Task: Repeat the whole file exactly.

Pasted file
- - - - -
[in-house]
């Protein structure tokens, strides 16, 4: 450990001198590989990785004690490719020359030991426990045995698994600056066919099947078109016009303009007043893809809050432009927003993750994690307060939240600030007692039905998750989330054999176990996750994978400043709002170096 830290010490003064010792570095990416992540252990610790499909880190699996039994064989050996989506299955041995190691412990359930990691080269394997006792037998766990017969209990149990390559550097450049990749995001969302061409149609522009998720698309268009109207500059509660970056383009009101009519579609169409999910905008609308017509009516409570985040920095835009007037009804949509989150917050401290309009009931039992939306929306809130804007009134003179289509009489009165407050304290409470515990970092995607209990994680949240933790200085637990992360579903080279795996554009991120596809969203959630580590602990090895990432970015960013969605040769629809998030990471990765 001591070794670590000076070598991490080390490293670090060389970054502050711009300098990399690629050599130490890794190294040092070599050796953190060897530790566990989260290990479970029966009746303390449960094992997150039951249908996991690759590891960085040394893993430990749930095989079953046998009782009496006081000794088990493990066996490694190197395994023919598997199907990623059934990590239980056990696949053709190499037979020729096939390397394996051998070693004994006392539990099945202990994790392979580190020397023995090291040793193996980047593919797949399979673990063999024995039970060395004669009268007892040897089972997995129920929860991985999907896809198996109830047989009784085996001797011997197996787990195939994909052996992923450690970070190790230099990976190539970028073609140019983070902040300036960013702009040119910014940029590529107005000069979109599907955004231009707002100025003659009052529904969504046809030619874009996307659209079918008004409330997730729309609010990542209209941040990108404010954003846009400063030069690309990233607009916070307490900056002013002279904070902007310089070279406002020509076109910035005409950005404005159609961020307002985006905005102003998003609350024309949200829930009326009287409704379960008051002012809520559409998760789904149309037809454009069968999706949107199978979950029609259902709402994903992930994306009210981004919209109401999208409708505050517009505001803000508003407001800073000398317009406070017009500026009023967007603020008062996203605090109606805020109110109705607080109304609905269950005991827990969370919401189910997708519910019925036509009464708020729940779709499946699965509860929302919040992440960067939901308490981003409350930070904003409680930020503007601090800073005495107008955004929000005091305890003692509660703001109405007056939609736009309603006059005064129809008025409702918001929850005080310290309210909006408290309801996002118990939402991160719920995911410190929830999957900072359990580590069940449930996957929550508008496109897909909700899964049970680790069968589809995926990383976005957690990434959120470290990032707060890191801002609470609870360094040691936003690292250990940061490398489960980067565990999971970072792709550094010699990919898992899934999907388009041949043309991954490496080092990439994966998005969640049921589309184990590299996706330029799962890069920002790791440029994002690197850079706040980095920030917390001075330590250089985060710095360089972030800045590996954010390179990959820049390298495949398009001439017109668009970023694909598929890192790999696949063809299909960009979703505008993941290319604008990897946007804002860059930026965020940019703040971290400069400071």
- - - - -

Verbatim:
[in-house]
């Protein structure tokens, strides 16, 4: 450990001198590989990785004690490719020359030991426990045995698994600056066919099947078109016009303009007043893809809050432009927003993750994690307060939240600030007692039905998750989330054999176990996750994978400043709002170096 830290010490003064010792570095990416992540252990610790499909880190699996039994064989050996989506299955041995190691412990359930990691080269394997006792037998766990017969209990149990390559550097450049990749995001969302061409149609522009998720698309268009109207500059509660970056383009009101009519579609169409999910905008609308017509009516409570985040920095835009007037009804949509989150917050401290309009009931039992939306929306809130804007009134003179289509009489009165407050304290409470515990970092995607209990994680949240933790200085637990992360579903080279795996554009991120596809969203959630580590602990090895990432970015960013969605040769629809998030990471990765 001591070794670590000076070598991490080390490293670090060389970054502050711009300098990399690629050599130490890794190294040092070599050796953190060897530790566990989260290990479970029966009746303390449960094992997150039951249908996991690759590891960085040394893993430990749930095989079953046998009782009496006081000794088990493990066996490694190197395994023919598997199907990623059934990590239980056990696949053709190499037979020729096939390397394996051998070693004994006392539990099945202990994790392979580190020397023995090291040793193996980047593919797949399979673990063999024995039970060395004669009268007892040897089972997995129920929860991985999907896809198996109830047989009784085996001797011997197996787990195939994909052996992923450690970070190790230099990976190539970028073609140019983070902040300036960013702009040119910014940029590529107005000069979109599907955004231009707002100025003659009052529904969504046809030619874009996307659209079918008004409330997730729309609010990542209209941040990108404010954003846009400063030069690309990233607009916070307490900056002013002279904070902007310089070279406002020509076109910035005409950005404005159609961020307002985006905005102003998003609350024309949200829930009326009287409704379960008051002012809520559409998760789904149309037809454009069968999706949107199978979950029609259902709402994903992930994306009210981004919209109401999208409708505050517009505001803000508003407001800073000398317009406070017009500026009023967007603020008062996203605090109606805020109110109705607080109304609905269950005991827990969370919401189910997708519910019925036509009464708020729940779709499946699965509860929302919040992440960067939901308490981003409350930070904003409680930020503007601090800073005495107008955004929000005091305890003692509660703001109405007056939609736009309603006059005064129809008025409702918001929850005080310290309210909006408290309801996002118990939402991160719920995911410190929830999957900072359990580590069940449930996957929550508008496109897909909700899964049970680790069968589809995926990383976005957690990434959120470290990032707060890191801002609470609870360094040691936003690292250990940061490398489960980067565990999971970072792709550094010699990919898992899934999907388009041949043309991954490496080092990439994966998005969640049921589309184990590299996706330029799962890069920002790791440029994002690197850079706040980095920030917390001075330590250089985060710095360089972030800045590996954010390179990959820049390298495949398009001439017109668009970023694909598929890192790999696949063809299909960009979703505008993941290319604008990897946007804002860059930026965020940019703040971290400069400071």